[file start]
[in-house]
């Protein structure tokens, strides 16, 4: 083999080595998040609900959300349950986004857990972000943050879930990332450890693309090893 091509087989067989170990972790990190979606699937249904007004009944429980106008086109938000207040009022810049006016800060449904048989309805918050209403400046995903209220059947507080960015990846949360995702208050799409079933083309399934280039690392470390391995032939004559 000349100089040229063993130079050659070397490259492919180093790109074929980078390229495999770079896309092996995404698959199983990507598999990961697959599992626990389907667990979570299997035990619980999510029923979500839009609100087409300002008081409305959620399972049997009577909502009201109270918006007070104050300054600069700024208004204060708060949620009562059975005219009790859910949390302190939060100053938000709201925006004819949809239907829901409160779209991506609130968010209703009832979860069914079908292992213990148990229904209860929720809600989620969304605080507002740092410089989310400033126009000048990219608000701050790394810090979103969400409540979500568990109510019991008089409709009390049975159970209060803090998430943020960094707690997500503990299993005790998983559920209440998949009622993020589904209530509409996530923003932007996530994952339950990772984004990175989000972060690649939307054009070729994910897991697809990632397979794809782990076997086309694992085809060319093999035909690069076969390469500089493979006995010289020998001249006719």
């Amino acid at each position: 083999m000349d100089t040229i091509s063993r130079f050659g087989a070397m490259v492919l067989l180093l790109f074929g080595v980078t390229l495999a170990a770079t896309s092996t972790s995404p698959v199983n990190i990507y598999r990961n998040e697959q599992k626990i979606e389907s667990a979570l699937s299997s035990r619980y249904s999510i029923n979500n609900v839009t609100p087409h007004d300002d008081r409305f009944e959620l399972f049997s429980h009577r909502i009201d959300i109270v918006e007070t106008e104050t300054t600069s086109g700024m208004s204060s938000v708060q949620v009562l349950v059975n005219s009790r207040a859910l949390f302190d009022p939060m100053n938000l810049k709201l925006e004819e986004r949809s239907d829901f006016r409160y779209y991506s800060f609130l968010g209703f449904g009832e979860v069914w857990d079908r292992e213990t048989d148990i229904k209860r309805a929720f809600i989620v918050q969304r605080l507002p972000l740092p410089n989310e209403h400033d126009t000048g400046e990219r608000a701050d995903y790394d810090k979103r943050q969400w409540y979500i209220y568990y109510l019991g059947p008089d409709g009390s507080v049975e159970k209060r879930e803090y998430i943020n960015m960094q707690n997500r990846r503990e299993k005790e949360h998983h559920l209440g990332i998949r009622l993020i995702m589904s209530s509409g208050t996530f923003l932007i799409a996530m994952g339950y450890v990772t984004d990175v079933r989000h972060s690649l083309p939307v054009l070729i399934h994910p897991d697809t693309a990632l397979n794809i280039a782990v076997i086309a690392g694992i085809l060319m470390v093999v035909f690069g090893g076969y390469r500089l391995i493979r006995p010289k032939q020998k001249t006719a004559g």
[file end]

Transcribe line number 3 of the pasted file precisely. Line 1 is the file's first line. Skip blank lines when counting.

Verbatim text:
């Amino acid at each position: 083999m000349d100089t040229i091509s063993r130079f050659g087989a070397m490259v492919l067989l180093l790109f074929g080595v980078t390229l495999a170990a770079t896309s092996t972790s995404p698959v199983n990190i990507y598999r990961n998040e697959q599992k626990i979606e389907s667990a979570l699937s299997s035990r619980y249904s999510i029923n979500n609900v839009t609100p087409h007004d300002d008081r409305f009944e959620l399972f049997s429980h009577r909502i009201d959300i109270v918006e007070t106008e104050t300054t600069s086109g700024m208004s204060s938000v708060q949620v009562l349950v059975n005219s009790r207040a859910l949390f302190d009022p939060m100053n938000l810049k709201l925006e004819e986004r949809s239907d829901f006016r409160y779209y991506s800060f609130l968010g209703f449904g009832e979860v069914w857990d079908r292992e213990t048989d148990i229904k209860r309805a929720f809600i989620v918050q969304r605080l507002p972000l740092p410089n989310e209403h400033d126009t000048g400046e990219r608000a701050d995903y790394d810090k979103r943050q969400w409540y979500i209220y568990y109510l019991g059947p008089d409709g009390s507080v049975e159970k209060r879930e803090y998430i943020n960015m960094q707690n997500r990846r503990e299993k005790e949360h998983h559920l209440g990332i998949r009622l993020i995702m589904s209530s509409g208050t996530f923003l932007i799409a996530m994952g339950y450890v990772t984004d990175v079933r989000h972060s690649l083309p939307v054009l070729i399934h994910p897991d697809t693309a990632l397979n794809i280039a782990v076997i086309a690392g694992i085809l060319m470390v093999v035909f690069g090893g076969y390469r500089l391995i493979r006995p010289k032939q020998k001249t006719a004559g």